The world did not wait until these facts were determined and publicized. Rather, agenda-driven people instantly promoted and disseminated lies. We may recall Winston Churchill’s astute comment that a lie will travel half way around the world before the truth gets out of bed. That was certainly the case with Cecil. But the world and its opinion, such as they were, responded to these lies with the enthusiastic intensity of burning heretics at the stake. A dishonest narrative constructed by anti-hunting forces went viral. Truth did not matter; facts did not matter; reality did not matter. Driven by a delicious smug ignorance, with no interest in attempting to discern the truth, aspects of world opinion responded venomously like a viper’s strike.

The Cecil situation demonstrated conclusively that the anti-hunting hysteria it generated was not based on evidence or truth. Drenched comfortably in ignorance, world opinion, such as it was, willingly was seduced by a simplistic notion of the hunting ecology. Seeing things simplistically facilitated a passion bordering, in some instances, on the fanatical. Passion and moral smugness create a toxic stew when one knows nothing.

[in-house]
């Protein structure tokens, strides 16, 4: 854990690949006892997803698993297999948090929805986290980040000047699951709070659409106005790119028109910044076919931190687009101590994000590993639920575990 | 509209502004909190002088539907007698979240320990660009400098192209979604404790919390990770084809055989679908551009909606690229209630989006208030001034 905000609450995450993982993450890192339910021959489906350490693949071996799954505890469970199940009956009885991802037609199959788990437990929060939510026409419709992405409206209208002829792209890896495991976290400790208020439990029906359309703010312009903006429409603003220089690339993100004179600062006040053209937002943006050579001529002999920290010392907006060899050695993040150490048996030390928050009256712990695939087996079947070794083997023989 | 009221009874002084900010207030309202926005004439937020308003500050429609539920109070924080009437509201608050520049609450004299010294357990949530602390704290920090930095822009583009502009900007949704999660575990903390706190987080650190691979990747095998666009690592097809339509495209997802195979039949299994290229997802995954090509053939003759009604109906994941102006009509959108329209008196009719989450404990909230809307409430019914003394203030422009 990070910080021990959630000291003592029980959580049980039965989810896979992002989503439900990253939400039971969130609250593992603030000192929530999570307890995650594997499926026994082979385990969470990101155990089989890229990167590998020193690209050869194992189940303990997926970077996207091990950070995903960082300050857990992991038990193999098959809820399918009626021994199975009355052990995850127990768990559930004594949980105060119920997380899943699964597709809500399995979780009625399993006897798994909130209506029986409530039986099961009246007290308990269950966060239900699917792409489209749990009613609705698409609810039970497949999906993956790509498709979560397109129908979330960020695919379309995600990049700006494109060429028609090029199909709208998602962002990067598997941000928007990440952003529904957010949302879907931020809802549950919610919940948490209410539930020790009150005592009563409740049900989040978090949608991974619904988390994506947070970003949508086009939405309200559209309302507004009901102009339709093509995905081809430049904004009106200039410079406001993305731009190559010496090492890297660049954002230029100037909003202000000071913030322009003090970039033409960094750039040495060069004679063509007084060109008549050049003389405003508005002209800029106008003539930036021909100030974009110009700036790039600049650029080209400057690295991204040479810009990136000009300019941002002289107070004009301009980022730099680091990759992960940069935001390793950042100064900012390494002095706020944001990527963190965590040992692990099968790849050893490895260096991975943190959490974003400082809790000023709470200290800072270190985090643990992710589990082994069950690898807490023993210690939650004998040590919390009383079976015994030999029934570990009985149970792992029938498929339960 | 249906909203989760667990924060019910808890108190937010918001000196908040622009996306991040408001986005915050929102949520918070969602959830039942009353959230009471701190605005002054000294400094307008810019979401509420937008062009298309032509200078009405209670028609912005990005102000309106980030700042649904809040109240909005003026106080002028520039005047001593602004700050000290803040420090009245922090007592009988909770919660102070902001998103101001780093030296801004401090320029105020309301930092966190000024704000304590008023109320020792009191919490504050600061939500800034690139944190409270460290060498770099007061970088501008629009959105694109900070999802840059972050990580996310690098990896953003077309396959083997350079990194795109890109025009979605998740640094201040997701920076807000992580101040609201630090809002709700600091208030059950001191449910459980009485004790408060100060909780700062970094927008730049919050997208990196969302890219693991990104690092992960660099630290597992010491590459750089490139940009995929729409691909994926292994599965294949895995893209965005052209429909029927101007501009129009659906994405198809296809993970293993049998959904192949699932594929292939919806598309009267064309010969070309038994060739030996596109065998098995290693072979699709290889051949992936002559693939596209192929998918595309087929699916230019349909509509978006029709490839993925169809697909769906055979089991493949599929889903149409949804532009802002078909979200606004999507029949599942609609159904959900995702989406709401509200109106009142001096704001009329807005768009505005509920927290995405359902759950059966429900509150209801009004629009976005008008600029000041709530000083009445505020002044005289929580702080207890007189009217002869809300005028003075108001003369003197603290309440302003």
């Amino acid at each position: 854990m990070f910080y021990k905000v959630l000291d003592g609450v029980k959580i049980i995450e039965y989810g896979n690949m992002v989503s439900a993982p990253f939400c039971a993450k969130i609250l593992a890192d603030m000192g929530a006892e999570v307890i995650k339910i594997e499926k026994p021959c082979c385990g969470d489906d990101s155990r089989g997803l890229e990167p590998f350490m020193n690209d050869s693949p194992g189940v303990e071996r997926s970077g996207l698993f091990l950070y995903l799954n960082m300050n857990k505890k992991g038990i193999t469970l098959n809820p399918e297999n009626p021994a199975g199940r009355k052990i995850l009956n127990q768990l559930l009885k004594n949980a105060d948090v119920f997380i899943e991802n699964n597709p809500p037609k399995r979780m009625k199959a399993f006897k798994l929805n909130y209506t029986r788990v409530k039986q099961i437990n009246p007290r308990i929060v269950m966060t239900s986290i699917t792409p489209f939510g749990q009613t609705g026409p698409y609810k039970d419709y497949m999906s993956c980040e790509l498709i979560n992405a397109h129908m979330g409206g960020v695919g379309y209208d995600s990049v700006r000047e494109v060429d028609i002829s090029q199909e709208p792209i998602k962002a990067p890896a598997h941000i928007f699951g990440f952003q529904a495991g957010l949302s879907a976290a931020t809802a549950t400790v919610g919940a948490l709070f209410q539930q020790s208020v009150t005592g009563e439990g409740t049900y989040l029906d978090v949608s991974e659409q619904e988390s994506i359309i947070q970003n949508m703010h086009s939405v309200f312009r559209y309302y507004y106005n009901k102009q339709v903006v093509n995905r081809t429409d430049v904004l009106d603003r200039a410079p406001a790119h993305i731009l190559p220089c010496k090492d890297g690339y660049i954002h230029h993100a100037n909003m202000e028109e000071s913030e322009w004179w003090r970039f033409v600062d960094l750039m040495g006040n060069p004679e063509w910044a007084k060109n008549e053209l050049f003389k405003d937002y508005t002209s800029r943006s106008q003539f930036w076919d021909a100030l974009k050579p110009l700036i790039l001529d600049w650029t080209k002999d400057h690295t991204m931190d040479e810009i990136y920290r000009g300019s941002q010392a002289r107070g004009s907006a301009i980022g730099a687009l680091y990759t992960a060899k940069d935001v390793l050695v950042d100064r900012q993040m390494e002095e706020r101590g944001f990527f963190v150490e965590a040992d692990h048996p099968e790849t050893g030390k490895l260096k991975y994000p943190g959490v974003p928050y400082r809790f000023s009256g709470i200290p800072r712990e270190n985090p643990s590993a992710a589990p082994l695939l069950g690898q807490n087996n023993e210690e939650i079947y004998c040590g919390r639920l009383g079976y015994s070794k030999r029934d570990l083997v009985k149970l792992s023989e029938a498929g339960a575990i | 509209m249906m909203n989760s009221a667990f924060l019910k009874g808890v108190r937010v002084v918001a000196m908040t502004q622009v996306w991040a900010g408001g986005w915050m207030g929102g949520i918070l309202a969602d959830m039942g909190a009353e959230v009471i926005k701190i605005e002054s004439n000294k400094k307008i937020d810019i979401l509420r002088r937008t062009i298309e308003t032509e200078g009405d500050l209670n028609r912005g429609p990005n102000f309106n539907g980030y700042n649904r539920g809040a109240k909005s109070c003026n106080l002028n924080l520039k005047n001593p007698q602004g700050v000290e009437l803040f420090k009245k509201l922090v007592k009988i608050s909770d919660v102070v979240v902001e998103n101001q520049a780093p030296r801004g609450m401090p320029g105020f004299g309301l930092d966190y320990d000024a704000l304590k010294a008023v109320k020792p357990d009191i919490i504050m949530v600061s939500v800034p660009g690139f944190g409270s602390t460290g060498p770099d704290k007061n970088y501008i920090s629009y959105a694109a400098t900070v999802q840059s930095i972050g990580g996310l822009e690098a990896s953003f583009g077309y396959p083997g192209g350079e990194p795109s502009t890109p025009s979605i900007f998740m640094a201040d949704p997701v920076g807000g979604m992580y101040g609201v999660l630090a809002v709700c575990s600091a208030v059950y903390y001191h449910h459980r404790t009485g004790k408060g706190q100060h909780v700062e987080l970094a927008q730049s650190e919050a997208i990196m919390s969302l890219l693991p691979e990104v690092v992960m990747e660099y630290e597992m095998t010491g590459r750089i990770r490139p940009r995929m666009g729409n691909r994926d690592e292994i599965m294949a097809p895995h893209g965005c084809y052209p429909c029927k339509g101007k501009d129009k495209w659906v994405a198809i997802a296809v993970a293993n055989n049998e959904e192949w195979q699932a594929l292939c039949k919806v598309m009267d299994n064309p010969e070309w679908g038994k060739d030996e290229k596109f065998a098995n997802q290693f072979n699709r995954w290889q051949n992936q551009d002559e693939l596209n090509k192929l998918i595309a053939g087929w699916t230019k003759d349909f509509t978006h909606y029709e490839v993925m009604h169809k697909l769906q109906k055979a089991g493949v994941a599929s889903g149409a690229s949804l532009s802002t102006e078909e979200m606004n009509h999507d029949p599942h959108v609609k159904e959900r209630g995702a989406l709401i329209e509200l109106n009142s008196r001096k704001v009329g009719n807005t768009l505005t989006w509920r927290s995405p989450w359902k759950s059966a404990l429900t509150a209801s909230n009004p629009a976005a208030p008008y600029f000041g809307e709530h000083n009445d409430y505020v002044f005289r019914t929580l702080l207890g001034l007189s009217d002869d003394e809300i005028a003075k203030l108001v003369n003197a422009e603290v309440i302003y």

Given what the world tolerates generally, as articulated through international institutions, and the cascade of constraints it imposes on legal hunting specifically, we may justifiably draw several conclusions about the morality and consistency of world opinion and the moral weight of what the world tolerates. The world tolerates barbarity and often condemns moral behavior. Often the world vilely makes a moral equivalence between the aggressor and the victim. Thus, world opinion is morally meaningless. World opinion is often morally bankrupt. The Cecil situation proves those conclusions.